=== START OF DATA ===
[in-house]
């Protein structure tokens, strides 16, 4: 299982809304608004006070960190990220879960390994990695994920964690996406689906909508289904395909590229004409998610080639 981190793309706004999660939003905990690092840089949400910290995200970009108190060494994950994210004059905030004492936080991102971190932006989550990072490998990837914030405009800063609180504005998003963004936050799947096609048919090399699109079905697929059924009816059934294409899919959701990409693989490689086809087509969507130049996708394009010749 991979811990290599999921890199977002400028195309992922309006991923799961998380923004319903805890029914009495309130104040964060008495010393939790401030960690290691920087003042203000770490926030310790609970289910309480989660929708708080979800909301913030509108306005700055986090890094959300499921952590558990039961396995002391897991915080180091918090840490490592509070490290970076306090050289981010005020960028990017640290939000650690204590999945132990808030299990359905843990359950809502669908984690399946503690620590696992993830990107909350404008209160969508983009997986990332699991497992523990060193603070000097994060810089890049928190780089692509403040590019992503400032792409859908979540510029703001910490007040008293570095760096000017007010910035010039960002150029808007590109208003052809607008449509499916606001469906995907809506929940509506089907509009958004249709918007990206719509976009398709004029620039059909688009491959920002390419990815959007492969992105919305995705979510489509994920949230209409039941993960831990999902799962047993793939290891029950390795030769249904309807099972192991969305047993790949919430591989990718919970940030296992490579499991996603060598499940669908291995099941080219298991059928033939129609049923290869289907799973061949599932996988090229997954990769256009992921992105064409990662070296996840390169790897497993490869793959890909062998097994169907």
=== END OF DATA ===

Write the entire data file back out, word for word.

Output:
[in-house]
């Protein structure tokens, strides 16, 4: 299982809304608004006070960190990220879960390994990695994920964690996406689906909508289904395909590229004409998610080639 981190793309706004999660939003905990690092840089949400910290995200970009108190060494994950994210004059905030004492936080991102971190932006989550990072490998990837914030405009800063609180504005998003963004936050799947096609048919090399699109079905697929059924009816059934294409899919959701990409693989490689086809087509969507130049996708394009010749 991979811990290599999921890199977002400028195309992922309006991923799961998380923004319903805890029914009495309130104040964060008495010393939790401030960690290691920087003042203000770490926030310790609970289910309480989660929708708080979800909301913030509108306005700055986090890094959300499921952590558990039961396995002391897991915080180091918090840490490592509070490290970076306090050289981010005020960028990017640290939000650690204590999945132990808030299990359905843990359950809502669908984690399946503690620590696992993830990107909350404008209160969508983009997986990332699991497992523990060193603070000097994060810089890049928190780089692509403040590019992503400032792409859908979540510029703001910490007040008293570095760096000017007010910035010039960002150029808007590109208003052809607008449509499916606001469906995907809506929940509506089907509009958004249709918007990206719509976009398709004029620039059909688009491959920002390419990815959007492969992105919305995705979510489509994920949230209409039941993960831990999902799962047993793939290891029950390795030769249904309807099972192991969305047993790949919430591989990718919970940030296992490579499991996603060598499940669908291995099941080219298991059928033939129609049923290869289907799973061949599932996988090229997954990769256009992921992105064409990662070296996840390169790897497993490869793959890909062998097994169907």